Here are the undeniable facts. There are 25 to 30 U.S.-funded biolabs in Ukraine. According to the U.S. government, these biolabs are conducting research on dangerous pathogens. Ukraine is in an active war zone, with widespread bombing, artillery, and shelling. And these facilities, even in the best of circumstances, could easily be compromised and release these deadly pathogens. Like COVID, these pathogens know no borders. If they are inadvertently or purposely breached or compromised, they will quickly spread all throughout Europe, the United States, and the world, causing untold suffering and death. So in order to protect the American people, the people of Europe, the people around the world, these labs need to shut down immediately, and the pathogens that they hold need to be destroyed. And instead of trying to cover this up, the Biden-Harris administration needs to work with Russia, Ukraine, NATO, the U.N., to immediately implement a ceasefire for all military action in the vicinity of these labs until they are secured and these pathogens are destroyed. Now in addition to all this, the U.S. funds around 300 biolabs labs around the world, [which] are engaging in dangerous research, including gain of function, similar to the lab in Wuhan where COVID-19 may have originated from. After realizing how dangerous and vulnerable these labs are, they should have all been shut down two years ago. But they haven’t. Now, this is not a partisan political issue. The administration and Congress need to act now for the health and well-being of every American and every person on this planet.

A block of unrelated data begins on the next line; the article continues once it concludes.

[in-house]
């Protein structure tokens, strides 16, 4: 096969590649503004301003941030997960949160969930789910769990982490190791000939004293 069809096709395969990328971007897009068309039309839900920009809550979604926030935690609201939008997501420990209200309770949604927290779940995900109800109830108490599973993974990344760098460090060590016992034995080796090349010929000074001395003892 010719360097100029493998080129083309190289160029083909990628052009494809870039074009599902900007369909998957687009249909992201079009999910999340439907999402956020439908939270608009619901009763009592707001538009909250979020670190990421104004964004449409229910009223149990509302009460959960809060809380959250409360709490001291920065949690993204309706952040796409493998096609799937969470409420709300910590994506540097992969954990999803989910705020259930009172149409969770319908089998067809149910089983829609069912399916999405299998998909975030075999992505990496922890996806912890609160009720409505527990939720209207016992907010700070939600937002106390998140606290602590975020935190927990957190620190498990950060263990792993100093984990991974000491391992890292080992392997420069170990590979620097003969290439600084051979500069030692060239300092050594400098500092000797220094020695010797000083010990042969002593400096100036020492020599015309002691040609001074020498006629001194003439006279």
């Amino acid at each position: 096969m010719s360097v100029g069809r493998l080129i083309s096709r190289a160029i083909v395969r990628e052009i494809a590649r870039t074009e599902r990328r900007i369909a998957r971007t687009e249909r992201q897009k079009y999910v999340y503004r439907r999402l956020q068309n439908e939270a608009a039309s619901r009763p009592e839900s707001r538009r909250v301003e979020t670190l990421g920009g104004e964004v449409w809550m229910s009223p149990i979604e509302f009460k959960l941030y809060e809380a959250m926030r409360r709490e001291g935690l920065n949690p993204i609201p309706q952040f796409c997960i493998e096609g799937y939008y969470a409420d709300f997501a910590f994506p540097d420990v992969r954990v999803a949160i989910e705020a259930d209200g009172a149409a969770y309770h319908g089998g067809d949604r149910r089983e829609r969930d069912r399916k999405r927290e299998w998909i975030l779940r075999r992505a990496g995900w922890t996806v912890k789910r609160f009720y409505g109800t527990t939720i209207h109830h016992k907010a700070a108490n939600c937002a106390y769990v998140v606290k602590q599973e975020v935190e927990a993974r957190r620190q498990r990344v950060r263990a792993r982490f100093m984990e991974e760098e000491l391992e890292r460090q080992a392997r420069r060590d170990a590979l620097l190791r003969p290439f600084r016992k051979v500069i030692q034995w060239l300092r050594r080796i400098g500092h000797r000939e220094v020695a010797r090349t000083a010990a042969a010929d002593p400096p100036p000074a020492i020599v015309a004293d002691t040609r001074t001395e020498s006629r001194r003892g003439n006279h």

Romney said Gabbard’s statement was “false Russian propaganda” that “may well cost lives.” Gabbard’s words, he concluded, were so serious in nature that they were “treasonous.”

Romney was reacting to reports that Russia has been trying to spread the false story that Ukraine was developing biological weapons for an attack on Russia. Several fact checks noted that while Ukraine had bioweapons laboratories years ago during the Soviet era, it no longer has any facilities developing weapons. The biological-attack-on-Russia story is false.